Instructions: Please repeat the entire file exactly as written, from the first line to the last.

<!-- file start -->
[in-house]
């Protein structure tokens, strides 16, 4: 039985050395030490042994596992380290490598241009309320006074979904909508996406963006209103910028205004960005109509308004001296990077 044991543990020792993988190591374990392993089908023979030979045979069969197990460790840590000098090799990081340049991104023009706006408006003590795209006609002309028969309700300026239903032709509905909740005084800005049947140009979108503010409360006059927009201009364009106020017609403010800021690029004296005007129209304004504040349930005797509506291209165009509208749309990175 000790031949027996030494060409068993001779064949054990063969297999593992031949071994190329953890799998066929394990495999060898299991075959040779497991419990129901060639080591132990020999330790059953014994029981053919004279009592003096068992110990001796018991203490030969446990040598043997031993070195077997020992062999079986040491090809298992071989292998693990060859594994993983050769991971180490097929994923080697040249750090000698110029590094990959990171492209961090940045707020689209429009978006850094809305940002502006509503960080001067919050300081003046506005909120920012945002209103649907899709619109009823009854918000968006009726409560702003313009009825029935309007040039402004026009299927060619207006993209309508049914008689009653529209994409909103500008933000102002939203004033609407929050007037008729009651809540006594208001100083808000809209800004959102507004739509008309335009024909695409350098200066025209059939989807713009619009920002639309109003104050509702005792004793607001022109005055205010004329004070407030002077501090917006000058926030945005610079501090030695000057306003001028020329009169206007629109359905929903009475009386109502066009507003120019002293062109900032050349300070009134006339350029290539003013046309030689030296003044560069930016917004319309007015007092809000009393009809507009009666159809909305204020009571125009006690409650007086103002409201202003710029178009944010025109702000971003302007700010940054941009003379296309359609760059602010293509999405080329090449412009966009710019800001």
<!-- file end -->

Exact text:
[in-house]
């Protein structure tokens, strides 16, 4: 039985050395030490042994596992380290490598241009309320006074979904909508996406963006209103910028205004960005109509308004001296990077 044991543990020792993988190591374990392993089908023979030979045979069969197990460790840590000098090799990081340049991104023009706006408006003590795209006609002309028969309700300026239903032709509905909740005084800005049947140009979108503010409360006059927009201009364009106020017609403010800021690029004296005007129209304004504040349930005797509506291209165009509208749309990175 000790031949027996030494060409068993001779064949054990063969297999593992031949071994190329953890799998066929394990495999060898299991075959040779497991419990129901060639080591132990020999330790059953014994029981053919004279009592003096068992110990001796018991203490030969446990040598043997031993070195077997020992062999079986040491090809298992071989292998693990060859594994993983050769991971180490097929994923080697040249750090000698110029590094990959990171492209961090940045707020689209429009978006850094809305940002502006509503960080001067919050300081003046506005909120920012945002209103649907899709619109009823009854918000968006009726409560702003313009009825029935309007040039402004026009299927060619207006993209309508049914008689009653529209994409909103500008933000102002939203004033609407929050007037008729009651809540006594208001100083808000809209800004959102507004739509008309335009024909695409350098200066025209059939989807713009619009920002639309109003104050509702005792004793607001022109005055205010004329004070407030002077501090917006000058926030945005610079501090030695000057306003001028020329009169206007629109359905929903009475009386109502066009507003120019002293062109900032050349300070009134006339350029290539003013046309030689030296003044560069930016917004319309007015007092809000009393009809507009009666159809909305204020009571125009006690409650007086103002409201202003710029178009944010025109702000971003302007700010940054941009003379296309359609760059602010293509999405080329090449412009966009710019800001």